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The War news.

From the Valley.

Affairs in the Valley are not by any means unfavorable for us. The enemy still continue to be pressed back, and our cavalry now hold possession of the north bank of North river, the main body of the Federals having fallen back beyond Harrisonburg, at which place they have a moderate-sized encampment. Their outer line of pickets extends to within sight of the town of Bridgewater, which is six or eight miles south of Harrisonburg and west of the Valley turnpike. --From that point the camp of the enemy can be plainly seen. Their force is variously estimated at from twenty to forty thousand.

At Waynesboro' they destroyed only the depot; the flour mills were not destroyed, nor were any of the private houses. The flour from one mill was distributed among the negroes. Our cavalry charged the Federal troops in the streets, driving them in confusion, and pursued them so rapidly that they had no time, whatever might have been their desire, to burn private houses by the way.

At Staunton they destroyed only the depot.

Wickham's cavalry brigade are represented as having displayed conspicuous gallantry, being the foremost in charging the enemy in the streets of Waynesboro'.

Passengers by last night's train report that all is now quiet there. The trains are running to within a mile and a half of Staunton. The bridge over Christian's creek was but slightly damaged and is already repaired.

From the Rapid Ann.

Passengers by last night's Central train also report that a cavalry force advanced and again burned the bridge at Rapid Ann station Wednesday night.--They are said to be advancing on Gordonsville, but nothing confirmatory of the reports had been received at the War Department up to a late hour last night.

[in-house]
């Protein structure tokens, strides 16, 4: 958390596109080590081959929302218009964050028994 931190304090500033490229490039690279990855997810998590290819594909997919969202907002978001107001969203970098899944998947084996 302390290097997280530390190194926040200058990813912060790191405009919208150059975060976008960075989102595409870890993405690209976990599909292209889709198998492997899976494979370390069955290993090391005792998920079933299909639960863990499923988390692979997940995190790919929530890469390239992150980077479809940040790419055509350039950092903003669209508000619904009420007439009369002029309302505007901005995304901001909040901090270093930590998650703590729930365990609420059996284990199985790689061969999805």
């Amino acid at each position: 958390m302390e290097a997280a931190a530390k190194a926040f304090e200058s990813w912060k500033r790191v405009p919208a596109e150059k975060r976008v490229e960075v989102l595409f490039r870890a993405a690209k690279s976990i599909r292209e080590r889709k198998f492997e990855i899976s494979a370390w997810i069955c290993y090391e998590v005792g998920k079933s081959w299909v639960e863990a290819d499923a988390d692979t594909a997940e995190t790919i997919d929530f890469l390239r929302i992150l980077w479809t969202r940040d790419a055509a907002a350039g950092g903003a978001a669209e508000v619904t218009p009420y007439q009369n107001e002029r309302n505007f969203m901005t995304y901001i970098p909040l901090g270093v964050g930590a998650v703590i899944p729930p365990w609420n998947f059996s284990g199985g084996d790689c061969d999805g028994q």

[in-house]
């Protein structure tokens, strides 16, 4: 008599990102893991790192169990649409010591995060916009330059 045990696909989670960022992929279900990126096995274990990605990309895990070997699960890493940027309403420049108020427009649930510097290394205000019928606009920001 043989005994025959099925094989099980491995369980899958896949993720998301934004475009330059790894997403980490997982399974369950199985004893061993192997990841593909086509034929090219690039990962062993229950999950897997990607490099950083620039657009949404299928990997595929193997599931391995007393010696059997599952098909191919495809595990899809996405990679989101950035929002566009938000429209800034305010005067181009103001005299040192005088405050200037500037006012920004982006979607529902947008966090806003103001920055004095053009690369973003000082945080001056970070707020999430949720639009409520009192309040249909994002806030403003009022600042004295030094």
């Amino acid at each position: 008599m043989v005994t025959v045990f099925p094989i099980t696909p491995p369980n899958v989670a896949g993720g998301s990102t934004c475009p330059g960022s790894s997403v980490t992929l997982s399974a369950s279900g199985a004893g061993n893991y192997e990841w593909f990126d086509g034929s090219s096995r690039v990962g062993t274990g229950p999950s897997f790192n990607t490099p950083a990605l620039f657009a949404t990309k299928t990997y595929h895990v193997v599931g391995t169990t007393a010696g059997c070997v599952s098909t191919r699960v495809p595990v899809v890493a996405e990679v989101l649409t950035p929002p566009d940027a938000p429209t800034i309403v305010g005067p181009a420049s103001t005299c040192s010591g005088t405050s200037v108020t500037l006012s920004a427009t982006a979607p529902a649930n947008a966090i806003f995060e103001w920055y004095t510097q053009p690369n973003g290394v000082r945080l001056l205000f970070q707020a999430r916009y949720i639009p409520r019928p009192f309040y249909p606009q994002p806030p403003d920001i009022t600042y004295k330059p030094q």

Important military changes are about to be made in the Army of Tennessee, and we have every reason to look for vigorous movements in that quarter shortly.

Nothing authentic has been hard from Forrest, but it is rumored that shortly after his demonstration against Rousseau, at Pulaski, he left that Federal officer in his trenches and struck the line of the Chattanooga and Nashville railroad, some sixteen miles from the latter place, capturing a freight train and some seventy prisoners. It is certain that he is not idle.

From Wilmington.

The Christian Sun, of yesterday, states that the enemy seam to be making preparations to make a determined attack on Wilmington. They appear to be collecting a fleet for that purpose, as a number of vessels have been added to those heretofore lying in and about the port.

From Petersburg.

Passengers arriving last evening report all quiet and no new movements on the part of the enemy.

Around Richmond.

There were no demonstrations yesterday whatever, save of the spade and pick, a species of employment particularly well calculated to aid in whiling away the monotonous hours of camp life, since books are not likely to form a part of a soldier's luggage, and idleness is productive of demoralization.

A body of the enemy's troops were said to have been seen moving down the river on yesterday morning, but their destination is not known.

Captain Edward A. Marye.

The friends of Captain Marye will be pained to learn that this officer died in this city on yesterday. He was the victim of a chronic disease contracted in service.

He was the son of Hon. John L. Marye, of Fredericksburg, (a member of the Virginia Assembly.)

Captain Marye was a member of the Virginia Convention which passed the ordinance of secession.

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